We Only Part to Meet Again: NLRB Judge Finds Routine Separation Agreement Terms Violate the NLRA

Bernadette Hunton
Bernadette Hunton

Many employers use severance agreements as a tool to reduce legal exposure surrounding an employee separation.  Such agreements typically involve a broad release of claims by the employee in exchange for severance from the employer.    Employers also generally include terms to clarify post-separation obligations and ensure that once the employee and employer part ways, they will not meet again.  Unfortunately, a recent decision by an NLRB judge may significantly diminish the value of such agreements by restricting the limitations an employer can impose on an employee’s post-termination activities. Quicken Loans v. Laff, Case No. 28-CA-146517 (3/17/16).

In this matter, an NLRB judge declared several boilerplate separation agreement terms a restriction on an employee’s Section 7 rights to engage in concerted activity:

  1. Confidentiality Clauses are Impermissible.

The separation documents required the employee to “keep secret all proprietary/confidential information, including client information, employee information, financial information, or any other internal information about Quicken Loans.”  In Advance Transportation Co., 310 NLRB 147 (1993), the Board found it unlawful for an employer to prohibit discussion of company affairs and operations without defining the area of permissible conduct.  Relying on that decision, the NLRB judge in Quicken Loans found that “the requirement to keep secret employee information is so broad as to potentially encompass directly Section 7 activity and could reasonably be construed by employees to restrict Section 7 activities.”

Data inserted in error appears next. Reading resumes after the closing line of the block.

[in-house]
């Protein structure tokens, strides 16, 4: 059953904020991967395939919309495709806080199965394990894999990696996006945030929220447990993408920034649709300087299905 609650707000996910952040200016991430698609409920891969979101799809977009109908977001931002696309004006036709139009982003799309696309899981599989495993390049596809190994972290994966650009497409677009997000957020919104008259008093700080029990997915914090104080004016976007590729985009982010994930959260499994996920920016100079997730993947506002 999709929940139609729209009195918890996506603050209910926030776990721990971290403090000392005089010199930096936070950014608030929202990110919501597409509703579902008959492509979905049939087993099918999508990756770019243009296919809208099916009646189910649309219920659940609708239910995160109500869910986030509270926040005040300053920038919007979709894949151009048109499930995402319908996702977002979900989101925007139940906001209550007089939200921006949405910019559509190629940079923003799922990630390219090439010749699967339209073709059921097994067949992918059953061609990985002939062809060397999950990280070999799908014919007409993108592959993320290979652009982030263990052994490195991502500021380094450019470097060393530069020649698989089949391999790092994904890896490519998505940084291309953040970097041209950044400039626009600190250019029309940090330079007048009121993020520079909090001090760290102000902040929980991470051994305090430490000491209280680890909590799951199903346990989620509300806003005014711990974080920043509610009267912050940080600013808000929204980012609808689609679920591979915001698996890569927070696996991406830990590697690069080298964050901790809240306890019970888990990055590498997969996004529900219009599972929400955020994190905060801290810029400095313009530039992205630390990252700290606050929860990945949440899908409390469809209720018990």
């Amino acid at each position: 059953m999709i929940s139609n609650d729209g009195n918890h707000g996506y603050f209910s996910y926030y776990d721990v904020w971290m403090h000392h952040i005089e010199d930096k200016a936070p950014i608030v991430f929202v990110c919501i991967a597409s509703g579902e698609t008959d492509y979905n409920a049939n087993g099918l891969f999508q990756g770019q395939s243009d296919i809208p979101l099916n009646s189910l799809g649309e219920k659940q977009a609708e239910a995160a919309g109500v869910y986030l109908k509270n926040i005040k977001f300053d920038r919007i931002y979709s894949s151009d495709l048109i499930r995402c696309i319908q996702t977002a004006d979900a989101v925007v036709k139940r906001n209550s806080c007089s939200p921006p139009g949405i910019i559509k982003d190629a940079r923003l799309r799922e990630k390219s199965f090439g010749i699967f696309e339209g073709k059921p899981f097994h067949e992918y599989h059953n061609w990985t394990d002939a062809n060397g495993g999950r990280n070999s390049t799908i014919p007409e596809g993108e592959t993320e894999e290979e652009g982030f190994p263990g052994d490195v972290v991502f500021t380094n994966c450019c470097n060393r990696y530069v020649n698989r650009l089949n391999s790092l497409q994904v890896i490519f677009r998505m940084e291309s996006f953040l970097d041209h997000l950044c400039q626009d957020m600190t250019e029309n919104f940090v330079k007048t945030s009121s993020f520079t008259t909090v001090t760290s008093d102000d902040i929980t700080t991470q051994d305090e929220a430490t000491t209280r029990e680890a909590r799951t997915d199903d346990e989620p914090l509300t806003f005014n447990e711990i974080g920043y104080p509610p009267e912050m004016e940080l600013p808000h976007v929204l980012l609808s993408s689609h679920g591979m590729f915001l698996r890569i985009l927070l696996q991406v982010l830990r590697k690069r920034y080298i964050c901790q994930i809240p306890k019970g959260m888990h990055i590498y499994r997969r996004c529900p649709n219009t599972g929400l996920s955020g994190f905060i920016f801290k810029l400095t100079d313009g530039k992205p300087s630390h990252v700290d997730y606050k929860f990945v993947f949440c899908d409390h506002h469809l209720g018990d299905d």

1. An Employee Can’t Be Required to Return Company Property.

The NLRB’s General Counsel argued that a provision requiring the return of company property was overly broad because it restricted employees from providing employee handbooks to government agencies. The judge agreed.  He concluded the language was at the very least “ambiguous,” absent an exception permitting the provision of company property to a government agency for lawful investigative purposes. It was therefore “susceptible to the reasonable interpretation that it bars Section 7 activity.”

  1. An Employee Can’t Be Restricted from Contacting or Soliciting the Employer’s Employees or Clients For Any Reason.

In the most surprising part of the ruling, the NLRB judge ruled that  a restrictive covenant was overly broad  due to its prohibition on employees contacting other employees or clients “for any reason.”  These types of restrictions are routinely included in separation agreements and employment contracts to prohibit departed employees from trying to “poach” former colleagues and clients.  Quoting Quicken Loans, Inc., 359 NLRB No. 141 (2013), the judge iterated that “within certain limits, employees are allowed to criticize their employer and its products as part of their Section 7 rights, and employees sometimes do so in appealing to the public, or to their fellow employees, in order to gain their support.”

In short, the decision is a blow to employers and another example of the NLRB’s efforts to restrict employer actions far removed from union-related conduct. Businesses should be able to rely on such agreements without fear that terms favorable to an employer will be invalidated.  This decision makes that difficult to do.

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